Parents accuse teaching bosses of ‘underhand tactics’ in handling of school merger plans

Teaching bosses have been accused of “underhand tactics” in their handling of draft proposals for a school merger.

Wednesday, 24th November 2021, 10:20 am
Updated Wednesday, 24th November 2021, 12:01 pm
Parents Samantha Tench, Victoria Bester and grandparent Eleanor Dunlop with current and future pupils Joseph, Finlay and Betsy Tench, Harry Howitt, Jake Gomm, Thomas Howitt, Olivia Dunlop and Halle Gomm.

Earlier this year, plans were unveiled to see Seaton Sluice Middle School (SSMS) and Whytrig Middle School joined together.

But a public consultation has revealed opposition from parents to the move and prompted claims the Seaton Valley Federation, which runs the schools, has been downplaying the potential negatives of the scheme to pupils.

“[Our child] and other parents have said the same, that there was a presentation and it was all about the good stuff,” said one parent at SSMA who opposes the merger, but who asked not to be named.

“I’m concerned it’s an underhand tactic being used by the school to influence the consultation process, based on information shared with pupils, but which parents haven’t had the opportunity to see.

“I don’t feel it appropriate for any member of staff [at the federation] to lead a discussion on a consultation they have presented.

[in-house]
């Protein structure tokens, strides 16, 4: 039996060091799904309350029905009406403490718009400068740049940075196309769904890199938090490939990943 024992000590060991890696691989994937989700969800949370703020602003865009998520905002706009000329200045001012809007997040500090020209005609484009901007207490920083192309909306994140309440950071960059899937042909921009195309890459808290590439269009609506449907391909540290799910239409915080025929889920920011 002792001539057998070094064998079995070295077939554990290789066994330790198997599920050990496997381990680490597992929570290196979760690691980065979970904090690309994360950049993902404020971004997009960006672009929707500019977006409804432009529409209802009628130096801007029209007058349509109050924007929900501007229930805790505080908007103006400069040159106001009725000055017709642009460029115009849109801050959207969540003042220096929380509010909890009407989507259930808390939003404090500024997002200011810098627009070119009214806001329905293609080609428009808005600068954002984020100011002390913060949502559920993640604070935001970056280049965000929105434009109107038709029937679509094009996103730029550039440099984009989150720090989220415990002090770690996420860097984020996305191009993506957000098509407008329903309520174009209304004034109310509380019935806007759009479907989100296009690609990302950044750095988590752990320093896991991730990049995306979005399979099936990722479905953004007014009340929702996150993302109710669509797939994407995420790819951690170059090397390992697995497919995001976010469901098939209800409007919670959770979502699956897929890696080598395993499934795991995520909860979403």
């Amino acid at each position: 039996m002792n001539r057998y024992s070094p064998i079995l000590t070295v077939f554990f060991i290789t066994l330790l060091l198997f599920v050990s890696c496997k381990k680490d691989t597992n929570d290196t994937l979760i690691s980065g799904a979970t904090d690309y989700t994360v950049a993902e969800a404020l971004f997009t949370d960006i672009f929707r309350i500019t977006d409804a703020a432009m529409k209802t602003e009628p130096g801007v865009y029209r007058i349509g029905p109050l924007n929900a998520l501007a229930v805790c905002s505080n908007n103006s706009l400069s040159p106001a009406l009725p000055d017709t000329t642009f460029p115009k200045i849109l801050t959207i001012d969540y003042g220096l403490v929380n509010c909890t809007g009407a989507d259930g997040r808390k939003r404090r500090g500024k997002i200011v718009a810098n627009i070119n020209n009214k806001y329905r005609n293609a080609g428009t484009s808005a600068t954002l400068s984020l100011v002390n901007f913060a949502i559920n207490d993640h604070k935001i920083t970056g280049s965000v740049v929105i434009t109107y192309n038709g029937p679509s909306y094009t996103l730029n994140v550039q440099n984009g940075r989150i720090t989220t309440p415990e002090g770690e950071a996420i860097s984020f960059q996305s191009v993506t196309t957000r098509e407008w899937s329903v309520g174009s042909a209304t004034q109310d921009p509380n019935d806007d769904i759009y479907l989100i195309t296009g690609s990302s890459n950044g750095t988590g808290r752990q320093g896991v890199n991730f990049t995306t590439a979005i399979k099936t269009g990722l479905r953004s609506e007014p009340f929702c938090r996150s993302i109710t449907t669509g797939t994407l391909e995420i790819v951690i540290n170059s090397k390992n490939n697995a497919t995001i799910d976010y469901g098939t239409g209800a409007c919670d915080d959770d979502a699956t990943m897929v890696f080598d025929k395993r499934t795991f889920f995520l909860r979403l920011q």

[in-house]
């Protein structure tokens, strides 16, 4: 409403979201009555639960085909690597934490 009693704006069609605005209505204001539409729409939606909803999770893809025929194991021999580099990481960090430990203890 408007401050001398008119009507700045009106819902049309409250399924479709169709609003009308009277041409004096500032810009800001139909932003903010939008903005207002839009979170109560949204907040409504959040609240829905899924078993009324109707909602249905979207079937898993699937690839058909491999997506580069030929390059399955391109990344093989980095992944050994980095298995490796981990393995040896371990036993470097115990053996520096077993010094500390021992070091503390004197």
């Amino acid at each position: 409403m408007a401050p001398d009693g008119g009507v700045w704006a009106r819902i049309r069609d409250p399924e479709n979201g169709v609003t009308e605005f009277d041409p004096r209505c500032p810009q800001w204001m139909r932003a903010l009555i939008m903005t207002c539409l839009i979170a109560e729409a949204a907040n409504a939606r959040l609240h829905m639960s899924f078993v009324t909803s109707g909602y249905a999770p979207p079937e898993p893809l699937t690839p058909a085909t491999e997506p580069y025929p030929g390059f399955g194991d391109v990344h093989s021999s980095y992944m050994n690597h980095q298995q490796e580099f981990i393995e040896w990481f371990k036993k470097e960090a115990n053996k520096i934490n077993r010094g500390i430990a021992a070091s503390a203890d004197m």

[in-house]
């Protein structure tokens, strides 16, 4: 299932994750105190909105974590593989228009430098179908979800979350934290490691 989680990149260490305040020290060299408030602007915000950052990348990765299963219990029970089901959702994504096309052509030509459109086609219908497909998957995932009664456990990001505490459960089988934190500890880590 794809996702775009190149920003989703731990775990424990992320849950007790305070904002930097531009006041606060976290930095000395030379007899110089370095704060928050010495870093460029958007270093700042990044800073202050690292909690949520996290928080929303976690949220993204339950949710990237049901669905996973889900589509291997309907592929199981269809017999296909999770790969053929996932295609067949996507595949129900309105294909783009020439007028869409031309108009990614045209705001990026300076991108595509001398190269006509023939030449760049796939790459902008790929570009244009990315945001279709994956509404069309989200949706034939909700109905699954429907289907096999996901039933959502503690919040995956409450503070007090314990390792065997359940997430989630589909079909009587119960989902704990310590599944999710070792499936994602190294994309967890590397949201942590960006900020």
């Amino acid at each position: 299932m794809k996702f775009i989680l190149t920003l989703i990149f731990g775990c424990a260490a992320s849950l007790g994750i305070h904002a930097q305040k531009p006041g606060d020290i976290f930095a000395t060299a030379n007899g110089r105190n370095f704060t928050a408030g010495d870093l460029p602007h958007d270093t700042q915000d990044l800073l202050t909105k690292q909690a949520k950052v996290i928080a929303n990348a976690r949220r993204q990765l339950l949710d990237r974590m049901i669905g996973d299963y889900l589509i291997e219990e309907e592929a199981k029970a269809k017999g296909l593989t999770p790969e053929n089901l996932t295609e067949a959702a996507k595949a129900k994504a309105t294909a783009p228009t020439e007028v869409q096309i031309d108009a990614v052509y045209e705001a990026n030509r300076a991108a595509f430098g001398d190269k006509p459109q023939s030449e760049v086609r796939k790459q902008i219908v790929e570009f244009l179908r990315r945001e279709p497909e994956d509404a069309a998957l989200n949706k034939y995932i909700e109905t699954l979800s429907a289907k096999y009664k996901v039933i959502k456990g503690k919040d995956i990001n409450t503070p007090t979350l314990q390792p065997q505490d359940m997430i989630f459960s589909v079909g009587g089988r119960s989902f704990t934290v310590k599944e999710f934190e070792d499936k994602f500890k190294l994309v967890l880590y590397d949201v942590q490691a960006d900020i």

“If they were going to do that, it should have been by an impartial person who could give a balanced view.”

Education chiefs at Northumberland County Council (NCC) have previously claimed a merger would benefit children, and allow Seaton Sluice pupils to access a “modern educational environment” and smooth the move from middle to high school – as well as provide a “number of significant educational and financial benefits”.

Opponents however have cited concerns including increased traffic as more children are sent to a single site.

And they have also claimed a lack of certainty on where a new combined school would be located makes it “impossible” to consider the full implications.

John Barnes, executive head teacher at the Seaton Valley Federation, insisted pupils had been told about the “positives and negatives” of the proposals, before being invited to complete a survey on the scheme.

He added: “Gauging the views of the young people during this consultation process is extremely important.

“The Head of School and wider school staff’s role is simply to support the students in accessing that information and the opportunity to respond in a way that best suits them.

“Pupils can complete the questionnaire either in school during ICT lessons or in their own time via Google Classroom and have until next week to do so.”

Cath McEvoy-Carr, executive director for adult social care and children’s services at NCC, said: “It is custom in practice for the local authority to ask schools to discuss proposals, its positives and its negatives with students and to give them access to information on the proposals and the opportunity to respond in a way best for them to do so.

“The local authority asked the Seaton Valley Federation to ensure this was the case during this consultation process, and this has taken place this week via a presentation given in assemblies and a questionnaire which students can complete either in school or in their own time.”

Consultation on the merger plans is scheduled to run until December 1.